• When an Assignor is Not Estopped

    by  • November 12, 2010 • patent

    Assignor estoppel is an equitable doctrine that precludes the assignor of a patent from later challenging the validity of the patent. The reach of the doctrine is limited, though, as explained in Borgwarner, Inc. v. Honeywell International, Inc. 

    The patents-in-suit are for a titanium compressor wheel made by investment casting. In mid-2000, Plaintiff BorgWarner engaged an outside company, B & R Molding, to create dies to be used to make the wax patterns that are used to make the investments for casting the wheels.  Robinson, of B & R Molding, identified some problems with the wheel design that meant that the die wouldn’t release properly and recommended a redesign to make the tool “pullable.” Robinson told BorgWarner that he had created a toolset similar to the one BorgWarner wanted for a previous client.

    BorgWarner incorporated the changes into its design.  In June, 2001, BorgWarner filed patent applications related to the wheel, naming two BorgWarner employees as the inventors.

    Enter Honeywell, the defendant.  In 2003, before any patent issued, Honeywell approached Robinson and obtained an assignment of “whatever rights, titles, and/or interests [he] may have” in the various applications related to the patents-in-suit. Robinson had no problem signing the assignment; he thought any patent would be invalid because of his prior work and told Honeywell so. 

    Honeywell ultimately get sued on the patents.  BorgWarner claimed that Honeywell was estopped from challenging the validity of the patents on the assignor estoppel theory.  Assignor estoppel applies not only to the assignor, but all those in privity with him or her, as Honeywell was with Robinson.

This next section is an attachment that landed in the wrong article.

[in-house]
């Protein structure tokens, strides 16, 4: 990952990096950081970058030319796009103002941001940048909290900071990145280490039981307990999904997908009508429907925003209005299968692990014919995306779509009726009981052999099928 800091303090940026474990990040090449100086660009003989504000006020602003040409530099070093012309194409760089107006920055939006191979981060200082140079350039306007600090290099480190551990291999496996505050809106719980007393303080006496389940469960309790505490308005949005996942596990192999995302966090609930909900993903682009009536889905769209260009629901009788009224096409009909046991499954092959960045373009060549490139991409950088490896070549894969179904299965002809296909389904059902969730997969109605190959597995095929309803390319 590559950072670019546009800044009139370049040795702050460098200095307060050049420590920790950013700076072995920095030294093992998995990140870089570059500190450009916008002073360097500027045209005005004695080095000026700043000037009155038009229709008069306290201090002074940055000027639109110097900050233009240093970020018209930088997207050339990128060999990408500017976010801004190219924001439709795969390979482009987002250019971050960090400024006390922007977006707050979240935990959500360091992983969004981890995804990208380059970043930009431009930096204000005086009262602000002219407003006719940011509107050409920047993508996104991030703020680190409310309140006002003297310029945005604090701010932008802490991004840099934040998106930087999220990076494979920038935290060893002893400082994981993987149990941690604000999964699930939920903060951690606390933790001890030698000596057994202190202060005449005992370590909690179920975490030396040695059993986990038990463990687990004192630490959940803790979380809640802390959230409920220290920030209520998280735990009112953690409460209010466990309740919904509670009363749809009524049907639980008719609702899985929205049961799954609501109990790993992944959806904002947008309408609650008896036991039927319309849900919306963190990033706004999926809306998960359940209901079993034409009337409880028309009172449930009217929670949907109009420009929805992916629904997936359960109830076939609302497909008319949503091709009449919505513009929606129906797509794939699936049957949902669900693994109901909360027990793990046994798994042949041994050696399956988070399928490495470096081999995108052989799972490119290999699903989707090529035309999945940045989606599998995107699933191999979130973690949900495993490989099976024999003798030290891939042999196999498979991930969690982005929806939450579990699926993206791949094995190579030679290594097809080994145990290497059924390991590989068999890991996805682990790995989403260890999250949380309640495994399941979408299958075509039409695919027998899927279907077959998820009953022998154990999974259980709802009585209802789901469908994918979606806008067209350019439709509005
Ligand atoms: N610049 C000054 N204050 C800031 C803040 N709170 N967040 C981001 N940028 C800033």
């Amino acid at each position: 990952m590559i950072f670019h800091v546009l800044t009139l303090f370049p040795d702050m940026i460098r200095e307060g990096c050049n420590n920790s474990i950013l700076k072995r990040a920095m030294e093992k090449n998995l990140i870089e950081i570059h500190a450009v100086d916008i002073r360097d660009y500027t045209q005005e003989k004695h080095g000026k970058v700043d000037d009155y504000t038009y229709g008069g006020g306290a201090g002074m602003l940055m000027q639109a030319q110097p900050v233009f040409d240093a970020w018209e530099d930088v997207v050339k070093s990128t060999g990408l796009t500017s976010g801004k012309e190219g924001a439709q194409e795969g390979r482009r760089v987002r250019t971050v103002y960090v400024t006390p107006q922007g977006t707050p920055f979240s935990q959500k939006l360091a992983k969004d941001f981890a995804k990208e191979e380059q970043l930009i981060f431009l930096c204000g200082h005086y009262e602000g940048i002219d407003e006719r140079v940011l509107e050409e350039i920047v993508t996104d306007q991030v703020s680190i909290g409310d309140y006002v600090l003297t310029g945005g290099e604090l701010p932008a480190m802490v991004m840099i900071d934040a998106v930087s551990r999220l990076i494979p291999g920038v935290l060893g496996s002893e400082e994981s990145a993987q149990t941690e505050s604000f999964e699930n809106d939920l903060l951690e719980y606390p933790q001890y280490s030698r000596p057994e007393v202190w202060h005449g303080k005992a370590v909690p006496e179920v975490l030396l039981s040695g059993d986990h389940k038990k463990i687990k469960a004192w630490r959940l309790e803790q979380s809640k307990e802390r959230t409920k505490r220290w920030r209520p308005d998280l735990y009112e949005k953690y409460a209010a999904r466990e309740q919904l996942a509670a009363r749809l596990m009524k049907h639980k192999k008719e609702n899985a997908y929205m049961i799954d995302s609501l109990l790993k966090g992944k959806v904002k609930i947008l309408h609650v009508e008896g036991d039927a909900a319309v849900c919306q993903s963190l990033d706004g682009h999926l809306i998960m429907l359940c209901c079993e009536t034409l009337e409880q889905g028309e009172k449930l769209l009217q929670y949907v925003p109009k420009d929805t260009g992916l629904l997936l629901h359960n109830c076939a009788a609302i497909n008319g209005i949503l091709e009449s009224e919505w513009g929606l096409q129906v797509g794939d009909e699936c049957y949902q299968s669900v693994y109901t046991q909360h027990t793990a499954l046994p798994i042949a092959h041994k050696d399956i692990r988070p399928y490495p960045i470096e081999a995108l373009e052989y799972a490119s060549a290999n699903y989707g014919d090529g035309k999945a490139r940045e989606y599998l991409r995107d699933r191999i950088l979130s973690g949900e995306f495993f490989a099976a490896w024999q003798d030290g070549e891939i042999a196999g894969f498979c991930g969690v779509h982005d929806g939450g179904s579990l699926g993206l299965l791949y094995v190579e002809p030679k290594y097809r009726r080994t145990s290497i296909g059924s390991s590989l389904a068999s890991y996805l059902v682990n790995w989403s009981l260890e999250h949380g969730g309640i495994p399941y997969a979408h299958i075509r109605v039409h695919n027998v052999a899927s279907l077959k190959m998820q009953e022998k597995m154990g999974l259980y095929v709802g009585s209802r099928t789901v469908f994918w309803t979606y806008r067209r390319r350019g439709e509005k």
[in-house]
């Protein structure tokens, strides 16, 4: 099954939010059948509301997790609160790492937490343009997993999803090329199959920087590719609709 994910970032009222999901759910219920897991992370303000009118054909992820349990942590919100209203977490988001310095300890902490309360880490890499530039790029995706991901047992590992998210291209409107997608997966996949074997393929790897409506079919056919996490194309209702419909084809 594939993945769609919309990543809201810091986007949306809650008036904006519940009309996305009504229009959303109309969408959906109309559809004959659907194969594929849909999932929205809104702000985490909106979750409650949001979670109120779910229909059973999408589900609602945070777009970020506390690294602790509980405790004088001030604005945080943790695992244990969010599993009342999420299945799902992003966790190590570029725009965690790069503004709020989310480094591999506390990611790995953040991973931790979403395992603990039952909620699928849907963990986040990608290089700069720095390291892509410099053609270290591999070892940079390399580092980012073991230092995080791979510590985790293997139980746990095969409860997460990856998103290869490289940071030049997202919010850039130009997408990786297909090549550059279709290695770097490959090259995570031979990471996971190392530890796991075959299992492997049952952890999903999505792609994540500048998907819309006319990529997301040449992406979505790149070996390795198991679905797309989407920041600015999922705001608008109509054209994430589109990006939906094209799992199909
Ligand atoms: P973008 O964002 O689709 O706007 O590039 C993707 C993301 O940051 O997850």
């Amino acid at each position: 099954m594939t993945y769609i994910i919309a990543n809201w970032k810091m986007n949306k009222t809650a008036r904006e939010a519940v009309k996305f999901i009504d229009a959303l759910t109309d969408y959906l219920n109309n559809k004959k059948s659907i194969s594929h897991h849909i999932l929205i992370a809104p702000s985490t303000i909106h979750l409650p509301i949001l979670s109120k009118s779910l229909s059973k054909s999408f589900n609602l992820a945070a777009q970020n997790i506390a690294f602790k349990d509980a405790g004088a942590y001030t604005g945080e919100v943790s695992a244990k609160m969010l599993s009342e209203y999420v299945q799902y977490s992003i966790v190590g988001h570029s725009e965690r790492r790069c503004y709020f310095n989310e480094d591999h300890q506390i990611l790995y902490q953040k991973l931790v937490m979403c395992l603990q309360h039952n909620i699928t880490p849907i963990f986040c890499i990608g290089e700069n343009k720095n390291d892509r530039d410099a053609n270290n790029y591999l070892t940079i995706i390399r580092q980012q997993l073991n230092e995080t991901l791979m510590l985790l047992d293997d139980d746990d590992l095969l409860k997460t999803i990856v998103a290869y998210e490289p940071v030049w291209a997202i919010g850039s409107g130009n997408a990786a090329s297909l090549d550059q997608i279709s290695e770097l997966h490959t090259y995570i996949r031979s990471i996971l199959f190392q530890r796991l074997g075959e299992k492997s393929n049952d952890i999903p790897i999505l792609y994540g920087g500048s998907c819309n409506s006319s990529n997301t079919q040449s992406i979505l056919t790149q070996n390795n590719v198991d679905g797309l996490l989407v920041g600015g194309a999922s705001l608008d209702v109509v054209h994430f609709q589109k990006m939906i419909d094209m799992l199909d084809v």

The court didn’t buy the theory, though.  Why didn’t it work for BorgWarner?  The court explained why normally an assignor is not allowed to challenge the validity of what he or she has assigned away:

    (1) to prevent unfairness and injustice; (2) to prevent one from benefiting from his own wrong; (3) to adopt the analogy of estoppel by deed in real estate; and (4) to adopt the analogy to a landlord-tenant relationship. “Courts that have expressed the estoppel doctrine in terms of unfairness and injustice have reasoned that an assignor should not be permitted to sell something and later to assert that what was sold is worthless, all to the detriment of the assignee.”

    The court pointed out that the doctrine is to protect the interests of the assignee against subsequent challenges from the assignor.  If there was an assignor estoppel here, it would protect Honeywell from a claim by Robinson that what he assigned was worthless.  But that’s not the challenge here; in fact, Honeywell agrees with Robinson that the assignment is worthless because the patent is invalid. 

    No easy out for BorgWarner here on a validity challenge, but nice try on a long shot.  BorgWarner’s claim that Robinson was estopped from challenging inventorship was also denied.

    Borgwarner, Inc. v. Honeywell International, Inc.
    , Civ. No. 1:07cv184 (W.D.N.C. Sept. 27, 2010).

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